Instructors: Homer & Cristina Ladas
England International Tango Festival
May 29, 2016, Ardingly College, England
We began by first getting our legs ready to do Boleos.
First, our free leg goes across in front of the outside of the other leg, with our feet making an “A” shape.
Next, we were to strike our feet like a kitchen match, making a straight boleo or a more turned out one. Putting energy into he floor and using our hips to rotate.
We can lift our thighs a little bit to clear the other thing to get the “thwack” sound, a snapping noise. We do this by lifting at the thigh as you strike the kitchen match.
(1) Back to floor with feet(2) Lift knee, caress leg and then back down the other side.
Open embrace technique doing turns to get us warmed up and connected
Capture the Moon
Follower takes long reaching steps around the Leader. Both dancers keep their head up.
Make 1 change in axis.
Follower is the Moon.
Leader is the Earth.
Leader takes step with partner to establish the new center of the earth. Then he changes the direction of the turn.
Follower: there is no ocho in the change of direction, just a step forward (or step backward).
Capture the Moon
Change the Axis
Change the orientation of the orbit
The Leader can capture all three steps of the Follower (forward, side, back).
The Leader makes just one step to capture the Moon.
Next game: Follower calls out 2 steps and the Leader has to capture her on the first step, using the second step that she calls out. So,
1st step: her step where Moon is captured
2nd step: his step that he takes to capture the Moon
Examples: forward, back; back, forward; side, forward; side, back; back, side; forward, forward, etc.
We added the embrace at this point.
The Leader can block the Follower with the embrace to block the A.O.R. (automatic ocho reflex). We want to avoid the A.O.R. because another possibility exists other than the ocho: that is, the alteration.
The drawback of the embrace is it is harder to capture some steps (like back to back).
From the turn/hiro/molinete, the Follower should do good open embrace turn technique, and all slow steps (no automatic QQ on the back, side step).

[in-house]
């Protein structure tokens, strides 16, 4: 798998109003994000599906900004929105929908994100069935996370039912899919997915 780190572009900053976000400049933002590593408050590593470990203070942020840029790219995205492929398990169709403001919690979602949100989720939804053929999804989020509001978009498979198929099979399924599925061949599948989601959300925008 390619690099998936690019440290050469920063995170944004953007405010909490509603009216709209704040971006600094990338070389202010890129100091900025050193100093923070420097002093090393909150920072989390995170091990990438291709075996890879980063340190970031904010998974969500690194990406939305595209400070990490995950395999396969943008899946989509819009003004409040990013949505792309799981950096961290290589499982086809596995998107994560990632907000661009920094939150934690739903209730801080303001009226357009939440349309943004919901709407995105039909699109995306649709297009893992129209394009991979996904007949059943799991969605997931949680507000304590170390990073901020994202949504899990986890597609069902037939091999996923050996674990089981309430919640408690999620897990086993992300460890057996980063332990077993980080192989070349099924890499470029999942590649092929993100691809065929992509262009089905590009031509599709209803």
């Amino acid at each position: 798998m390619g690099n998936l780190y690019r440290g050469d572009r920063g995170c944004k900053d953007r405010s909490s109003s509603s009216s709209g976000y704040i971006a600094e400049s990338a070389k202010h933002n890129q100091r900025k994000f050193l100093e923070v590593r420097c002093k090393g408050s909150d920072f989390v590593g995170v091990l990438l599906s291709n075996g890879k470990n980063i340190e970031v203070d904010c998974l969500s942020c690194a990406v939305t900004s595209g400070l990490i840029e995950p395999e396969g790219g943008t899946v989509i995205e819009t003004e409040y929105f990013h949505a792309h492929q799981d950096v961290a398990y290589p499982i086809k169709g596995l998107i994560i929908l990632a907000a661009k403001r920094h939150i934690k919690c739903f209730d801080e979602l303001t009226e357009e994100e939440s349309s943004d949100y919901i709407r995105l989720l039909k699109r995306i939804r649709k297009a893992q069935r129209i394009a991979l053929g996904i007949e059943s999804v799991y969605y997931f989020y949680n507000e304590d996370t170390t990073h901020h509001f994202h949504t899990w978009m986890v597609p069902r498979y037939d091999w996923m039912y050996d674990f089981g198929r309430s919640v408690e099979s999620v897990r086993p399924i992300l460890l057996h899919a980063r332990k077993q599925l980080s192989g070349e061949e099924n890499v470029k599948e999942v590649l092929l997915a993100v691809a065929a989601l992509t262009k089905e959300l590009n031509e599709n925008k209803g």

Next, we were to add spice.
Alterations are like tango slingshots that help us to navigate on the dance floor.
When the Leader captures the moon, he gets close to her.
1st alteration: Follower Forward step, Leader Side step. The Leader steps in front of the Follower’s foot, then collects.
The pattern is the cadena, or chain or link.
The Leader captures the Moon on her forward step by stepping in front of her foot to block her, then do the alteration by sending her in the other direction. The Leader’s energy is he is leading a turn, then interrupting it, and then leading a turn again. Keep this in the line of dance. The turn is going clockwise.
Follower’s left foot forward step, Leader blocks this step with a left foot side step. Follower goes right foot back as her body is sent back like a slingshot, Follower does side step and right foot forward step in a clockwise turn, where the Leader can do a right foot sacada of Follower’s trailing left foot, powering the Follower’s big pivot, at with the Leader can lead a left foot boleo to the outside of Follower’s right standing leg. Then he can link this and do the pattern all over again (starting with Follower’s left foot forward step).
For every transition/alteration, there is a change in the embrace, but do not completely let it go. Be elastic, but remain engaged in the embrace.
The Followers hips are ocho factories, amplifying the spiral rotation of the Leader by at least 3x.
Since the Moon can make three steps (forward, back, side) and the Earth cane make three steps (forward, back, side), there are 9 possibilities on each side, so 18 possible different types of alterations. We can play with each permutation.
Meastros concluded with a class quiz and a demo to Ray Boudreaux’s All of Me.
Notes courtesy of Anne at http://scoutingtour.blogspot.com